"We believe the price was probably a record high," said local agricultural official Hirofumi Isu. "They're delicious -- sweet but fresh at the same time, very well-balanced."
The tomato-colored grapes made their debut at an auction in Japan's northwestern Ishikawa prefecture, where they have been under development since 1994 in a state-led project.
The bunch that fetched the top price had about 35 grapes, each slightly smaller than a pingpong ball, Isu said.
The average price for the Ruby Roman grapes at Monday's auction was about $245 a bunch.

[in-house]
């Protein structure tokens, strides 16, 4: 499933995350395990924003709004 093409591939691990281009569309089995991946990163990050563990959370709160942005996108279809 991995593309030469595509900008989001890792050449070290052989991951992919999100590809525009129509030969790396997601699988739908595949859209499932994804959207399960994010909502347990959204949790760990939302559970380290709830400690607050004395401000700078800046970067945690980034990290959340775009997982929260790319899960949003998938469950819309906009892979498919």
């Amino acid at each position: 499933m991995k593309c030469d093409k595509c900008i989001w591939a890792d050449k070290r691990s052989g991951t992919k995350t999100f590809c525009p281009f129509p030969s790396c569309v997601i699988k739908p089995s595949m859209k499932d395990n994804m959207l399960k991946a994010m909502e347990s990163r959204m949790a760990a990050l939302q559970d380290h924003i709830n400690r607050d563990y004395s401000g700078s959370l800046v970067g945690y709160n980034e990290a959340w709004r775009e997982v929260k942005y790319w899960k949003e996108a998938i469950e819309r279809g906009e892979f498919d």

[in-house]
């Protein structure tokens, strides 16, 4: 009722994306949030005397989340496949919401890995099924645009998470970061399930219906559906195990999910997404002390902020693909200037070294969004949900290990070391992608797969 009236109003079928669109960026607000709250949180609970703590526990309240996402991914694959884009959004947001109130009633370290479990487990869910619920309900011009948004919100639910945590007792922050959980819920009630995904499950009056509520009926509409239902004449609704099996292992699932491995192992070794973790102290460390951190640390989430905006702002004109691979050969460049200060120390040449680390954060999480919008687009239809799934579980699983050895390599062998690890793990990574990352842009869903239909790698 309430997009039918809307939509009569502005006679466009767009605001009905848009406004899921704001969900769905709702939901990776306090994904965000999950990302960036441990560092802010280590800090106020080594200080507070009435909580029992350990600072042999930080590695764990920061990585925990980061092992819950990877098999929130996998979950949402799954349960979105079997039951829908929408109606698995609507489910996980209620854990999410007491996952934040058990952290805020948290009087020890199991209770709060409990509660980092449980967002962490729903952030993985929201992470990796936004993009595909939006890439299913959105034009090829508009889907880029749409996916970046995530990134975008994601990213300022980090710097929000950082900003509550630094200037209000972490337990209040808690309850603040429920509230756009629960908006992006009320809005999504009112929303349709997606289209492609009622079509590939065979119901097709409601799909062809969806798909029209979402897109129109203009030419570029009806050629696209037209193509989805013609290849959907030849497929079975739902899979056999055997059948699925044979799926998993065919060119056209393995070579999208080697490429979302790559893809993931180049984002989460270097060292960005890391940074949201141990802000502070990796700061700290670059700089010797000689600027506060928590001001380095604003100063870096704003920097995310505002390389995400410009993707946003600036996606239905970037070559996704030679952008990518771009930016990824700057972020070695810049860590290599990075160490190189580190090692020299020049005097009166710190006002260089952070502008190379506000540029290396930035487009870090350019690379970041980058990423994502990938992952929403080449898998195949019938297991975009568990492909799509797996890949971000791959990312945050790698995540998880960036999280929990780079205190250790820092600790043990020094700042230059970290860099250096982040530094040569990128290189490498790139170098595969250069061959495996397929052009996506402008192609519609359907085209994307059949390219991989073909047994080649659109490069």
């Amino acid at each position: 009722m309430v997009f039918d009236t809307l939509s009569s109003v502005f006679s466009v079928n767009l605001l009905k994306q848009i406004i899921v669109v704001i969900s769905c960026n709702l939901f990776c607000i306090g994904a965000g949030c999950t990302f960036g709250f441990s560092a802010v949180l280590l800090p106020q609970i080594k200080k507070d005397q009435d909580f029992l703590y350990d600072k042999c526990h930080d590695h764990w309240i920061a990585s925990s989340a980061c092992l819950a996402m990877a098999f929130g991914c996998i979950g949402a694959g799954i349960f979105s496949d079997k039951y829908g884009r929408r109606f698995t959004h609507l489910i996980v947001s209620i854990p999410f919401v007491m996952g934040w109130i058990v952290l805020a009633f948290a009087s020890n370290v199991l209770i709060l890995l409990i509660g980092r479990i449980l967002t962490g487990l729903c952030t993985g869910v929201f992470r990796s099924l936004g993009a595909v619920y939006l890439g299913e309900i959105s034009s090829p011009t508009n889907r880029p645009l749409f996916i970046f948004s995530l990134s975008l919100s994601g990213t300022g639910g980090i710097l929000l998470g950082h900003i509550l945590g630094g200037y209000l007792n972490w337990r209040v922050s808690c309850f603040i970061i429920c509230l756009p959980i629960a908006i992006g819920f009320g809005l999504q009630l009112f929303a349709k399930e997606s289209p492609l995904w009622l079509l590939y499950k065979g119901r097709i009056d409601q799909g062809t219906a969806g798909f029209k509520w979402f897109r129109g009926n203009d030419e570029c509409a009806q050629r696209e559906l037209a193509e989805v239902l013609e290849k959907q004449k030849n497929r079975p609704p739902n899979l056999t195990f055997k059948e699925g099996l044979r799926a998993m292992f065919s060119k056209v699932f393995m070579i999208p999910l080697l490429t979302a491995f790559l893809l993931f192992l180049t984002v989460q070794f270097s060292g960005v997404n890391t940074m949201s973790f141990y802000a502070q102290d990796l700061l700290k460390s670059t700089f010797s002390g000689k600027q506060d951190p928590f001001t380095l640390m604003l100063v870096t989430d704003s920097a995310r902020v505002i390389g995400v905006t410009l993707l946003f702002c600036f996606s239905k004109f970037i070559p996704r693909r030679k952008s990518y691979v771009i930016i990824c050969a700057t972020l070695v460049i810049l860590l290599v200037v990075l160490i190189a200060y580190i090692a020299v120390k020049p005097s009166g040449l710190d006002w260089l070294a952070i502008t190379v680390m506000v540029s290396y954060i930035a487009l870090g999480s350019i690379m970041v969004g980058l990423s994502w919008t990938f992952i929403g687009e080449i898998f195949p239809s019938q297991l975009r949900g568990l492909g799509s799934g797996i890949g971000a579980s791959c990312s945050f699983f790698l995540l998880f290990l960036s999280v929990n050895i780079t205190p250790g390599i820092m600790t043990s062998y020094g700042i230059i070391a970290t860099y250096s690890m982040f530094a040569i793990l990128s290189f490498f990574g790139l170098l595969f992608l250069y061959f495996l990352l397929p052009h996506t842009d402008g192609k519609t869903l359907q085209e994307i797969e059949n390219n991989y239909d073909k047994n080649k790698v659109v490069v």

Isu said local farmers hope to sell 1,500 bunches, or 1 ton, of the grapes by mid-September.
Fruit is generally expensive in Japan, and people often buy grapes, peaches and melons as luxury gifts. Japanese are often willing to pay top prices for high-end fruits, especially for the prestige of owning the very first ones of the year.
Monday's prices far exceeded those for the most popular premium variety, Muscat of Alexandria, which sell for as much as $90 a bunch at Tokyo's Ota fruit market, the country's largest, according to Koichi Kato, an official at fruit wholesaler Tokyo Seika Co.
"It could be a congratulatory price for its debut," Kato said of Monday's auction in Ishikawa. "Tokyo's largest fruit market is very competitive."
Local events | Contests | Headlines at a glance